2513 Baetslé

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2513 Baetslé
Discovery [1]
Discovered by S. Arend
Discovery site Uccle—Belgium
Discovery date 19 September 1950
Designations
MPC designation 2513 Baetslé
Named after
Paul-Louis Baetslé[2]
1950 SH · 1936 PC
1943 RA · 1943 RC
1950 TK · 1950 TW2
1964 VO2 · 1971 UH3
1974 QV · 1981 QO
main-belt · Flora[3]
Orbital characteristics[1]
Epoch 27 June 2015 (JD 2457200.5)
Uncertainty parameter 0
Observation arc 71.94 yr (26,276 days)
Aphelion 2.7007 AU
Perihelion 1.8712 AU
2.2860 AU
Eccentricity 0.1814
3.46 yr (1,262 days)
270.03°
Inclination 3.1617°
257.62°
97.890°
Physical characteristics
Dimensions 16.67 km[4]
5.054±0.086 km[5]
16.69 km (derived)[3]
6.0792 h[a]
0.0278[4]
0.3032±0.0453[5]
0.0333 (derived)[3]
S[3]
13.4[1]

2513 Baetslé, provisional designation 1950 SH, is a stony asteroid from the inner regions of the asteroid belt, about 17 kilometers in diameter. It was discovered by Belgian astronomer Sylvain Arend at the Royal Observatory in Uccle, Belgium on 19 September 1950.[6] The asteroid orbits the Sun at a distance of 1.9–2.7 AU once every three and a half years, and takes about 6 hours for a full a rotation around its axis.[a] Its orbit is almost coplanar – tilted by 3 degrees to the plane of the ecliptic – and shows a notable eccentricity of 0.18.[1]

Two observations by the Infrared Astronomical Satellite, IRAS, showed an absolute magnitude of 13.40 and a low geometric albedo of 0.03.[3] While the size, rotational period and orbital data are commonly found among main-belt asteroids, the albedo was exceptionally low and suggested that the body's composition could be mostly carbonaceous. However, subsequent observations by the Wide-field Infrared Survey Explorer's NEOWISE mission gave a much higher albedo 0.30 and the Collaborative Asteroid Lightcurve Link derives a value of 0.33, assuming the body to be of a stony rather than of a carbonaceous composition.[3][5] This also concurs with the fact that, based on its orbital elements, the asteroid is a member of the Flora family, one of the largest groups of rather bright and stony asteroids in the main-belt.[3]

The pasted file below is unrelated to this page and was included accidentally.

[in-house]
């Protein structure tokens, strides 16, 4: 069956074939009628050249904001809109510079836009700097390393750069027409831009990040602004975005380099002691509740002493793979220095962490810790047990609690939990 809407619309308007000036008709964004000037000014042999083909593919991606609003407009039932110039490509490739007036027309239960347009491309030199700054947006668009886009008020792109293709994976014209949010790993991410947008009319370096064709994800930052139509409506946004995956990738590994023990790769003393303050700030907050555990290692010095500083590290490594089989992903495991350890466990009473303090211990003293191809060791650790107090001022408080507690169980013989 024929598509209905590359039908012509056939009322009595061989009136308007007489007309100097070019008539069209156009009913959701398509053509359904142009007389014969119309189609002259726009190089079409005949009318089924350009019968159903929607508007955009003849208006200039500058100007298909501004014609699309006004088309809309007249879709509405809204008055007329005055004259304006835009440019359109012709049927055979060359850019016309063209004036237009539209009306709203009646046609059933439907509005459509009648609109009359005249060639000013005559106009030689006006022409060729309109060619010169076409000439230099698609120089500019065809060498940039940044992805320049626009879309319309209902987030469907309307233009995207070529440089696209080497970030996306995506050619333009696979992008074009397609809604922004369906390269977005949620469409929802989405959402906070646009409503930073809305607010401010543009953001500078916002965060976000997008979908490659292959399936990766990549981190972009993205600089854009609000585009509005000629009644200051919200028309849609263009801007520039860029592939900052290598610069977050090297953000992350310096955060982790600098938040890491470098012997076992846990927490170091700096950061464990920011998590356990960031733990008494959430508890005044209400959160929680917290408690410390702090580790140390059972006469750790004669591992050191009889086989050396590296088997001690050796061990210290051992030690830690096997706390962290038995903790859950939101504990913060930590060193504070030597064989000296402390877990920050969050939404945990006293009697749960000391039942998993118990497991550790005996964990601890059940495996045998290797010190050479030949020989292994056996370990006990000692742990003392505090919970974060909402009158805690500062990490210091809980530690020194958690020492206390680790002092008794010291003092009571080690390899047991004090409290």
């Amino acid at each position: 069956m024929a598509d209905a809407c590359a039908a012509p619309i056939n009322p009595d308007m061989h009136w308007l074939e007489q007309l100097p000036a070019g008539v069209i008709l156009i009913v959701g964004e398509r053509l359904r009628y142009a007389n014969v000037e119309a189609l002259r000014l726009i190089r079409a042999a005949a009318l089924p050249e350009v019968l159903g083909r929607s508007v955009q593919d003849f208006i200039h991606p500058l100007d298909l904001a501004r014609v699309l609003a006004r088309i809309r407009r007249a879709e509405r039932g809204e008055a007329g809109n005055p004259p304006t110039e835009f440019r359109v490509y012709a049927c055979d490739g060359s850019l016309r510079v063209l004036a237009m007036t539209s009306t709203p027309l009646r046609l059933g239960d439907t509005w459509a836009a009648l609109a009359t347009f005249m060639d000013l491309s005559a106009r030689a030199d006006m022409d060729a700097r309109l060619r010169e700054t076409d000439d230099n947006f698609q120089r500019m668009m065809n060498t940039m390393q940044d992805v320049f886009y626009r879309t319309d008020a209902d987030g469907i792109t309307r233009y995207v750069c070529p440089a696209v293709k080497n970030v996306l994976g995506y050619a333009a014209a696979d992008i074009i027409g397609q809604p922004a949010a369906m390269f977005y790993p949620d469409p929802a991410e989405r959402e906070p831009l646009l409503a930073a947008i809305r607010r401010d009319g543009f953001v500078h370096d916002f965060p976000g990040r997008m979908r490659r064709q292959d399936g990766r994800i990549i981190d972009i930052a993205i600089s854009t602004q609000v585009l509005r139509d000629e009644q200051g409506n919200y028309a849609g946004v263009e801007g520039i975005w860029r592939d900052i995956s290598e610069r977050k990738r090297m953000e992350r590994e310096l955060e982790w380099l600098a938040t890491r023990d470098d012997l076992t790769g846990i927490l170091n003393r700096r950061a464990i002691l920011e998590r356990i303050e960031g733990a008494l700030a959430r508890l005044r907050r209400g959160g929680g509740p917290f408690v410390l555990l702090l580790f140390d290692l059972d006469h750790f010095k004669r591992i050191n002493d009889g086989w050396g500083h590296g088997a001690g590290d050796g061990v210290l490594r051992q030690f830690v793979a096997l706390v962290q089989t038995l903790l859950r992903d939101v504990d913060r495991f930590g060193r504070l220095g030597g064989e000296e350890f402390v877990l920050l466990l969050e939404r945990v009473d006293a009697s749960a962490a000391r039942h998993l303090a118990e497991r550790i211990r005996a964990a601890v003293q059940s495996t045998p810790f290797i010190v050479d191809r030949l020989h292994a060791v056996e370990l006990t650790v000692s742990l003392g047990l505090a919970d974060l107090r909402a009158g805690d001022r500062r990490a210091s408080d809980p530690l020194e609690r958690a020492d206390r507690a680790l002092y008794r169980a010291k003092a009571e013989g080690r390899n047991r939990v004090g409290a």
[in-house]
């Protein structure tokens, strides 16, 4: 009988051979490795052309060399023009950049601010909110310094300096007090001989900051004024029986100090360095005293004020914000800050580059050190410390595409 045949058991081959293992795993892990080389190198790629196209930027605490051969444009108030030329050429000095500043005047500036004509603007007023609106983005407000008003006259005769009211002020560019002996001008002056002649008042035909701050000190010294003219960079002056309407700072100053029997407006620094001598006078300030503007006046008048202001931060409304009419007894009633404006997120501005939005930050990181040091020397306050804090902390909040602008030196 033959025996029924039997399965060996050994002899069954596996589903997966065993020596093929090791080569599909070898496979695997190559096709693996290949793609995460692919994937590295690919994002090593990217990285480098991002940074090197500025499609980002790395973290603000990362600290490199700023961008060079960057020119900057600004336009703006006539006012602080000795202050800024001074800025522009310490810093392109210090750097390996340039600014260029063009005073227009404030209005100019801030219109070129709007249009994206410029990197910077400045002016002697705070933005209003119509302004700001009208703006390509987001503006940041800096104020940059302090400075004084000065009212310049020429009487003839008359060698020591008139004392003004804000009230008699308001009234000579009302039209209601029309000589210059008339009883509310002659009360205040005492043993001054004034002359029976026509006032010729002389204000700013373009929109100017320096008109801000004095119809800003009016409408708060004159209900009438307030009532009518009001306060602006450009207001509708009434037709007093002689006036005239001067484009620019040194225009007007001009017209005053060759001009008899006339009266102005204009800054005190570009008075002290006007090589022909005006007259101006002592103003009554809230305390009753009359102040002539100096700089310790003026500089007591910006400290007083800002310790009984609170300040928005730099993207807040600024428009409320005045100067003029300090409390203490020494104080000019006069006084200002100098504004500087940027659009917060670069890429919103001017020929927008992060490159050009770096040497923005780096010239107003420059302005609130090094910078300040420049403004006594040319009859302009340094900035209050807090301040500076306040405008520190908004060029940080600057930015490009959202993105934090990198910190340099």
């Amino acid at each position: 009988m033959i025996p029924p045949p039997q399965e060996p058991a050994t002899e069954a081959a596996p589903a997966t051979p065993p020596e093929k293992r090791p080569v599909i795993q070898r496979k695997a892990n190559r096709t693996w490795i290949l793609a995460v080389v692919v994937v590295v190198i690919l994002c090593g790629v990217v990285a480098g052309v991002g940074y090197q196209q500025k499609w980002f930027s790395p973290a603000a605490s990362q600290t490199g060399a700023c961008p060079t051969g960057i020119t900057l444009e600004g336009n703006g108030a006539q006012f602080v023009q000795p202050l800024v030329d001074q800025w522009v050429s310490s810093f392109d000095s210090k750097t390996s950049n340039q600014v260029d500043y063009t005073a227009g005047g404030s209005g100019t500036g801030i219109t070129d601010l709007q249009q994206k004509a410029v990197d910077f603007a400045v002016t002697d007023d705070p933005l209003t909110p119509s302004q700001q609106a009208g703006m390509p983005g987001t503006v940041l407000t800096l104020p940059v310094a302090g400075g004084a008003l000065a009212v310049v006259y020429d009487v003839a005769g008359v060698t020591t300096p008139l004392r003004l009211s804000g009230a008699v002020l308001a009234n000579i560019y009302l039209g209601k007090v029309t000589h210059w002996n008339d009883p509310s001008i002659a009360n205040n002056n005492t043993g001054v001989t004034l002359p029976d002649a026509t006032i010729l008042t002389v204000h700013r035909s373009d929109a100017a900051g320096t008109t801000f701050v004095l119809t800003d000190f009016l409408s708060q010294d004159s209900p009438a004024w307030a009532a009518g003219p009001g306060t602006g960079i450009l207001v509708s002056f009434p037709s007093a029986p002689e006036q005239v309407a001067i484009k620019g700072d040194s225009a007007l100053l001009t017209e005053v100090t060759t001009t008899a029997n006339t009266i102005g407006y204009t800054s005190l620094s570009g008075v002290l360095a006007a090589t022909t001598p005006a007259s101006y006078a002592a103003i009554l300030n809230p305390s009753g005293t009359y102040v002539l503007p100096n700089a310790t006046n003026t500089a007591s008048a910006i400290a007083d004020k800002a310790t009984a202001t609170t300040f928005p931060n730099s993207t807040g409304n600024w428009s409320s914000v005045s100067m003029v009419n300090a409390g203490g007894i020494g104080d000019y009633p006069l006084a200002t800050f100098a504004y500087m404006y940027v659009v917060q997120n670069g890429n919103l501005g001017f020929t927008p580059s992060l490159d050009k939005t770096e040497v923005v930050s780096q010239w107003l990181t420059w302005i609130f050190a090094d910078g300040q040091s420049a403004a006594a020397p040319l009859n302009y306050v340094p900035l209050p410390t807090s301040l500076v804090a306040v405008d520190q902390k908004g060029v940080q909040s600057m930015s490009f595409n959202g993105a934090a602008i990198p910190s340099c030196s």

It was named in memory of astronomer Paul-Louis Baetslé (1909–1983), professor at the Brussels Royal Military School and a friend of Sylvain Arend.[2]

References[edit]

  1. ^ a b Pravec (2009) web: rotation period 6.0792±0.0004 hours with a brightness amplitude of 0.32 mag. Summary figures at Collaborative Asteroid Lightcurve Link (CALL) for (2513) Baetsle
  1. ^ a b c d "JPL Small-Body Database Browser: 2513 Baetsle (1950 SH)" (2015-08-13 last obs.). Jet Propulsion Laboratory. Retrieved December 2015. 
  2. ^ a b Schmadel, Lutz D. (2003). Dictionary of Minor Planet Names – (2513) Baetslé. Springer Berlin Heidelberg. p. 205. ISBN 978-3-540-29925-7. Retrieved December 2015. 
  3. ^ a b c d e f g "LCDB Data for (2513) Baetsle". Asteroid Lightcurve Database (LCDB). Retrieved December 2015. 
  4. ^ a b Tedesco, E. F.; Noah, P. V.; Noah, M.; Price, S. D. (October 2004). "IRAS Minor Planet Survey V6.0". NASA Planetary Data System. Bibcode:2004PDSS...12.....T. Retrieved December 2015. 
  5. ^ a b c Mainzer, A.; Grav, T.; Masiero, J.; Hand, E.; Bauer, J.; Tholen, D.; et al. (November 2011). "NEOWISE Studies of Spectrophotometrically Classified Asteroids: Preliminary Results". The Astrophysical Journal 741 (2): 25. arXiv:1109.6407. Bibcode:2011ApJ...741...90M. doi:10.1088/0004-637X/741/2/90. Retrieved December 2015. 
  6. ^ "2513 Baetsle (1950 SH)". Minor Planet Center. Retrieved December 2015. 

External links[edit]